After eleven years living, dancing, teaching tango, and writing in Buenos Aires, I came home to L.A. in 2014, where I'm reconstructing my life.

Tuesday, January 18, 2011

Summer Sunday

To all who know him, Ruben Aybar can be bigger than life--personality, energy, jokes--he can take up a lot of space in a room. Basically, believe it or not, he is a shy man who's motivation is making others around him happy.

View of Boedo from the Terrace by Sergio Stellato

This is never as true as when he is the host of a gathering, whether it's at a milonga or at home.

And it's also true that he likes to show off his cooking. So these qualities work really well together, and especially for me, because when we have people over, there is really very little for me to do until I do the washing up afterward.

Last Sunday began very hot and humid. We arose early to prepare for the "Bloggueras Barbecue" we had planned for that day. Lunch was for 1:00, and so the fire must be started by 9:30.

Photo by Sergio

While I dithered around looking for tablecloths and enough glasses and making chimichurri, Ruben was swabbing the terrace with detergent and cleaning the parrilla. Steam rose from the tiles and the hot metal grill even before he put any charcoal in it. Then he brought out the patio table and chairs, which I wiped down, and lowered the awning.

An Argentine's parrilla is sacred and quite scientific; the charcoal is lit in one location and added to the barbecue as needed; the grill is raised and lowered appropriately, and attention is constantly paid.

Just as the coals were beginning to blaze, a huge wind came up, blowing sparks all over the terrace and onto Ruben, who was working in his shorts. He got a few burns but paid them no mind.

He can scrub the vegetables while I'm just thinking about it, and he hurried to get them on the grill first, as the potatoes take the longest to cook.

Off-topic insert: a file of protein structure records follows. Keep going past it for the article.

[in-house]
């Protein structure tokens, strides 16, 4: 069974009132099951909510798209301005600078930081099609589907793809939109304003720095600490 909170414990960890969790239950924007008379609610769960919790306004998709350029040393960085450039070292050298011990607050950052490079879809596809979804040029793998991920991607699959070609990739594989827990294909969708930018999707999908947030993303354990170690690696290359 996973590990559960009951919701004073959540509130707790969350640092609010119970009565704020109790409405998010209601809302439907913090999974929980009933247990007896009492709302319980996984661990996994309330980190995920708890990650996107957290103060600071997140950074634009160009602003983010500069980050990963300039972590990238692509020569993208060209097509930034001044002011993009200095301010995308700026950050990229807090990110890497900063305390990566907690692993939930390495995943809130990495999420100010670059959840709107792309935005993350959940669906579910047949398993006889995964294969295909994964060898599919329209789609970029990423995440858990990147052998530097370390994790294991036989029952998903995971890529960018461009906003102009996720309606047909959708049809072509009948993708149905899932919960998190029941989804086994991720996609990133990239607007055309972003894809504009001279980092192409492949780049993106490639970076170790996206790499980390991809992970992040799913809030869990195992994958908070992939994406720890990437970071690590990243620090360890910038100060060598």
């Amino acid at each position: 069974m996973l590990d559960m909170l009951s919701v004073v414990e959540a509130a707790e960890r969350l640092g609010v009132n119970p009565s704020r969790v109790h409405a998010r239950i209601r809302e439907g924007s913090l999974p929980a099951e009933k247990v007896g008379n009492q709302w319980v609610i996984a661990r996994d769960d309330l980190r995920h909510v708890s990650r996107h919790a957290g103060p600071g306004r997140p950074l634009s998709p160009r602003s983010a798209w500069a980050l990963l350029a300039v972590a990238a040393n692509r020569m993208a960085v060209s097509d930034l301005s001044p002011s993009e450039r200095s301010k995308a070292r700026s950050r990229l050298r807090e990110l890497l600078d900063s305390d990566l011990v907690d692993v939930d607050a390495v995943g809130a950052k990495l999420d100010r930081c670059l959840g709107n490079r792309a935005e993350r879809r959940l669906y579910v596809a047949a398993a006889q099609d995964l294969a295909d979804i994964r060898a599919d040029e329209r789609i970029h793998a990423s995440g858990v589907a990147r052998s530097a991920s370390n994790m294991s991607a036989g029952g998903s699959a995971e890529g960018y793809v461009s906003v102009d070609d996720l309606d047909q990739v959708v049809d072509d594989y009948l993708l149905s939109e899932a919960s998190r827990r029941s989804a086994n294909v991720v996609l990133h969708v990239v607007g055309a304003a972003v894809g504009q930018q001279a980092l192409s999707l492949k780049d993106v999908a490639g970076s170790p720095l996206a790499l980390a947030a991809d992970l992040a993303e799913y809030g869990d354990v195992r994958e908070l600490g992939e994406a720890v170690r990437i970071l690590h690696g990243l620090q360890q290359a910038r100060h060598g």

Photo by Sergio

Everything was ready as scheduled and we sat down to enjoy an asado of beef, pork, chicken, chorizos, provolete (barbecued spiced cheese), red and green peppers, onions, potatoes, and a new item since our trip to Brazil last year, grilled fresh pineapple.
Photo by Sergio

The gale wind died down, but in its place were dark clouds. All of a sudden, like at picnics around the world, the sun was gone and the sky turned black. Then the hot steaming skies released buckets of water. The three men moved the table indoors and lunch continued while Ruben tore through the salon pushing the barbecue on wheels over the polished hardwood floor out to the quincho. He returned with more platters of food.
Photo by Sergio

The awning filled with water and tore, releasing another waterfall. Ruben remarked that he was glad he had watered the plants a couple of hours ago.

Conversation in three languages flowed like the wine without a break as we cozily watched the downpour outside.

Photo by Sergio

Photo by Sergio

Photo by Katie Metz

Photo by Katie

Ruben and I had a great time, although he never ate anything. He says that when he cooks, he gets filled up with the aromas.

By the time we had danced, eaten ice cream, drank coffee, and the last guest departed, it was a gorgeous clear evening, beginning to get hot again.

The blogs represented are SallyCat's Adventures, Seashells and Sunflowers, and Tina Tangos.


Katie said...

Many thanks to both you and Rubén for showing me such a good time during my visit to Buenos Aires. The food, conversation and company were just wonderful, and I'm so grateful to you for organizing and hosting a lovely afternoon. I hope I can return the favor one day! Hugs from Necochea!

Tina said...

It was such a nice time! Thanks! And it was great to finally meet Katie in person!

Taos Turner said...

Hi there. Nice write-up. Things have definitely gotten a lot more expensive here. Even so, some things are really good bargains, especially in the services industry. Guitar classes, voice lessons, yard work, etc. That kind of stuff is still incomparably less expensive, in general, than in the US or Europe.

tangocherie said...

Thanks, Taos, for reminding us of this. You are so right.